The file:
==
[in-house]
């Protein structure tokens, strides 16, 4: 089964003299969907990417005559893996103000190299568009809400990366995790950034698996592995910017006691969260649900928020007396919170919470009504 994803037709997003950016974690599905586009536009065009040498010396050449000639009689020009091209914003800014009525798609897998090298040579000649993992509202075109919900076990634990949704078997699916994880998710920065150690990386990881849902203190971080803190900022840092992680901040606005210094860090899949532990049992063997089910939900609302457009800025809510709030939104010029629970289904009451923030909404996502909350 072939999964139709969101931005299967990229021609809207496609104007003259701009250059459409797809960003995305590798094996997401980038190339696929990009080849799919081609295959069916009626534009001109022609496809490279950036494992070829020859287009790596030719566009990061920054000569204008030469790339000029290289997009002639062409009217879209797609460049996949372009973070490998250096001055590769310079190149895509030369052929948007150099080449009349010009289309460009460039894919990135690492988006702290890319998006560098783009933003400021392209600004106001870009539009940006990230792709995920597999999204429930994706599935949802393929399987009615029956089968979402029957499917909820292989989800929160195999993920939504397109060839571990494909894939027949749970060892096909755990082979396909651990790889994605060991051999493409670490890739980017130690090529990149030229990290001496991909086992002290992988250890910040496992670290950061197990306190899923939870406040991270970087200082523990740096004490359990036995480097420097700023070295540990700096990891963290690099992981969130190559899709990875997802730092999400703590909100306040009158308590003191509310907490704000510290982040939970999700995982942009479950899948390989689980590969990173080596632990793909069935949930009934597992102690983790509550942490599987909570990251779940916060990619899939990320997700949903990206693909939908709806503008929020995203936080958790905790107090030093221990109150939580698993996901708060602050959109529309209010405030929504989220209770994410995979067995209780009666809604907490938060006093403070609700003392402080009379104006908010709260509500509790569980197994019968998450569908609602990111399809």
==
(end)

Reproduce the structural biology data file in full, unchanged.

[in-house]
């Protein structure tokens, strides 16, 4: 089964003299969907990417005559893996103000190299568009809400990366995790950034698996592995910017006691969260649900928020007396919170919470009504 994803037709997003950016974690599905586009536009065009040498010396050449000639009689020009091209914003800014009525798609897998090298040579000649993992509202075109919900076990634990949704078997699916994880998710920065150690990386990881849902203190971080803190900022840092992680901040606005210094860090899949532990049992063997089910939900609302457009800025809510709030939104010029629970289904009451923030909404996502909350 072939999964139709969101931005299967990229021609809207496609104007003259701009250059459409797809960003995305590798094996997401980038190339696929990009080849799919081609295959069916009626534009001109022609496809490279950036494992070829020859287009790596030719566009990061920054000569204008030469790339000029290289997009002639062409009217879209797609460049996949372009973070490998250096001055590769310079190149895509030369052929948007150099080449009349010009289309460009460039894919990135690492988006702290890319998006560098783009933003400021392209600004106001870009539009940006990230792709995920597999999204429930994706599935949802393929399987009615029956089968979402029957499917909820292989989800929160195999993920939504397109060839571990494909894939027949749970060892096909755990082979396909651990790889994605060991051999493409670490890739980017130690090529990149030229990290001496991909086992002290992988250890910040496992670290950061197990306190899923939870406040991270970087200082523990740096004490359990036995480097420097700023070295540990700096990891963290690099992981969130190559899709990875997802730092999400703590909100306040009158308590003191509310907490704000510290982040939970999700995982942009479950899948390989689980590969990173080596632990793909069935949930009934597992102690983790509550942490599987909570990251779940916060990619899939990320997700949903990206693909939908709806503008929020995203936080958790905790107090030093221990109150939580698993996901708060602050959109529309209010405030929504989220209770994410995979067995209780009666809604907490938060006093403070609700003392402080009379104006908010709260509500509790569980197994019968998450569908609602990111399809």